Front Cover

Front Cover (2015)

Gay people “…must exist in China.”

“Yes, many time, but never someone like you, so… no shame.”

Synopsis from IMDB: “…a gay New York City fashion stylist, Ryan, … detests and rejects his Asian upbringing. He is given an assignment to style Ning, a foreign actor, for an important photo shoot. After a rocky start, an unlikely friendship develops between them leading Ryan to examine his identity and make a major decision about an enticing new path for his life and career.

Front Cover approaches gay culture clashes in a unique way.  Ryan and Ning have grown up differently – Ryan rejecting his Chinese culture in favor of a more American life, and Ning is still fully a part of his Chinese upbringing.  For Ryan being gay and out is just another day at the office.  For Ning it’s still something shameful and detrimental. Continue reading “Front Cover”

Handsome Devil

Handsome Devil (2016)

“Reveal to me who you are… if you dare!”

Adapted synopsis from IMDB: Ned and Conor are forced to share a bedroom at their boarding school. The loner and the star athlete at this rugby-mad school form an unlikely friendship until it’s tested by their peers and their own fears.

One of the most recent and well-done coming of age films, Handsome Devil is ripe with layers of ideas, metaphor, and lessons to be learned or remembered.  It transcends the teenage angst and burdens of “coming out,” and translates the tale into themes of friendship, courage, and being yourself.

At first, we start out with Ned who is the school loner because he is known by his peers to be gay.  He struggles constantly, and his most prized fantasy is to be expelled.  While we might think he is the one in this story who is true to himself, we start to see that like everyone around him, he is not.  One of the first lessons in Dan Sherry’s English/Literature class is designed to reveal who the students are, Ned plagiarizes a song during which Mr. Sherry points it out in grand fashion.  Sherry tells his students to “Never speak with a borrowed voice!” Continue reading “Handsome Devil”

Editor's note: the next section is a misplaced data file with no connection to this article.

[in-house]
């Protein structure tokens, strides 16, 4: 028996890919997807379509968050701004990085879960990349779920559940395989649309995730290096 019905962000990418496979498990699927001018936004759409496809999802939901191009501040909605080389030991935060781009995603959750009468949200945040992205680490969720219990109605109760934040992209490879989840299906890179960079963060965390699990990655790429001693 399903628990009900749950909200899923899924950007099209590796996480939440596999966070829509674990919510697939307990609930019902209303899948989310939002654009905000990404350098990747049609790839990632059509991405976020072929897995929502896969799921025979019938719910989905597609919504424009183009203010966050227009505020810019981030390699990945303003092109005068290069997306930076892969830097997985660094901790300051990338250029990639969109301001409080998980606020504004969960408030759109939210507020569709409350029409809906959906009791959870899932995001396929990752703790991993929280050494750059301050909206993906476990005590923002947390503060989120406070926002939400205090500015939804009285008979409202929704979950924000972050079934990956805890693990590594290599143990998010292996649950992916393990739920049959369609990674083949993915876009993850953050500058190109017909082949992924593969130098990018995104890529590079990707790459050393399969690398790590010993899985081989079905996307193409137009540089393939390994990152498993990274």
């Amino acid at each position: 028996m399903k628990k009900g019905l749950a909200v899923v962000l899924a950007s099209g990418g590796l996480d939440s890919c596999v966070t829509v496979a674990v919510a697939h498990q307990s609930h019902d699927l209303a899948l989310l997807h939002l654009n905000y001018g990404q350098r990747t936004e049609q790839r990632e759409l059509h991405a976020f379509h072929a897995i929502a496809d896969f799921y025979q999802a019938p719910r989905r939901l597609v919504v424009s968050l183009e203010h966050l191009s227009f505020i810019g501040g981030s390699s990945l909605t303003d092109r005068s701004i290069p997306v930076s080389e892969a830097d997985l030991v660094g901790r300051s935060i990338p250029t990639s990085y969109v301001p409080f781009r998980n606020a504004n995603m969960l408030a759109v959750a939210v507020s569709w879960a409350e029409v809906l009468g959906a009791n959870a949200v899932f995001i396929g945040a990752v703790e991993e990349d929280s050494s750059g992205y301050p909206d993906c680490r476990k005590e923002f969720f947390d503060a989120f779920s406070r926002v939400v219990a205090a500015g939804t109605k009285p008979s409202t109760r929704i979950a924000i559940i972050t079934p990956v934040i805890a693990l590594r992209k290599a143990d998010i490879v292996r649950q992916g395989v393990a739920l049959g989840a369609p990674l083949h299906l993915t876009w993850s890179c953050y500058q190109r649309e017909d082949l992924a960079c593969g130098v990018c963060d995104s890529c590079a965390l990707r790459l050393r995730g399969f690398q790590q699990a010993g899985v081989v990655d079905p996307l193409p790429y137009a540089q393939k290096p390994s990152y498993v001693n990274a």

The Falls: Covenant of Grace

The Falls: Covenant of Grace (2016)

No one should ever be forced to choose between God and love.  After all, shouldn’t they be one and the same?

Synopsis from IMDB: “This third and final film of the Falls trilogy revisits former Mormon missionaries Chris and RJ, six years after they first fell in love and were disciplined for it, as they formulate a plan to be together at long last.”

Each of these films deals with a different aspect of the characters’ lives.  The first one was most about discovering oneself and figuring out if one has the courage to make a go of it.  The second dealt with finding what was lost and the courage to assert the truth.  This one felt like it specifically handled the feelings of being torn between God and love, and having to make choices that we shouldn’t have to make. Continue reading “The Falls: Covenant of Grace”

The Falls

The Falls (2012)

 

 

The Heavenly Father sent RJ and Chris on their mission for a reason.

Synopsis: RJ and Chris are two young Mormons who have embarked on their first mission.  As they get into routines, they begin to question things including their faith and themselves.  They also find that they have something in common – an attraction to each other.  While the Church threatens to tear them apart literally and emotionally, they each must find their own path.

I watched this film for the first time several years ago, and recently watched it to review The Falls Trilogy in sequence.  I forgot how much I liked this film, and how true to life it is for so many LGBT Mormons.  For so many people, they have been forced to choose between the truth and human nature, or everything else that their Community holds out for them as what their lives should look like. Continue reading “The Falls”

Esteros

Esteros (2016)

Being dampened is like a TV in a hotel room that you can only turn the volume up so far.

Synopsis from Netflix: “A decade after being separated, childhood friends Matías and Jerónimo reconnect as adults and find that their mutual attraction hasn’t faded.”

There are a few themes that we see in Esteros.  One is about living one’s life openly, unafraid – undampened.  In this instance, Jero has become the role model in that he is openly gay and accepted who he is.  We also consider how internalized homophobia can make people afraid to be themselves, and prevent them from being truly happy. Continue reading “Esteros”

Taekwondo

Taekwondo (2016)

Leo Tolstoy asks, “Is it really possible to tell someone else what one feels?”  Taekwondo attempts to do just that through making the entire movie about one feeling.

Quick synopsis: Fernando invites his friend from Taekwondo, Germán, to his home to spend some time during vacation.  All of Fernando’s friends are there who have known each other for years and spend vacations at the house.  What will happen when the new guy shows up?

Taekwondo, an Argentinian film, is one that wants to make you feel.  It’s all about the emotions of wondering if someone likes you – if they are capable of liking you.  Imagine you are in high school and you know you are gay, have a crush on a guy, but can’t figure out if he is gay or not.  And of course, all this takes place where everyone else is straight. Continue reading “Taekwondo”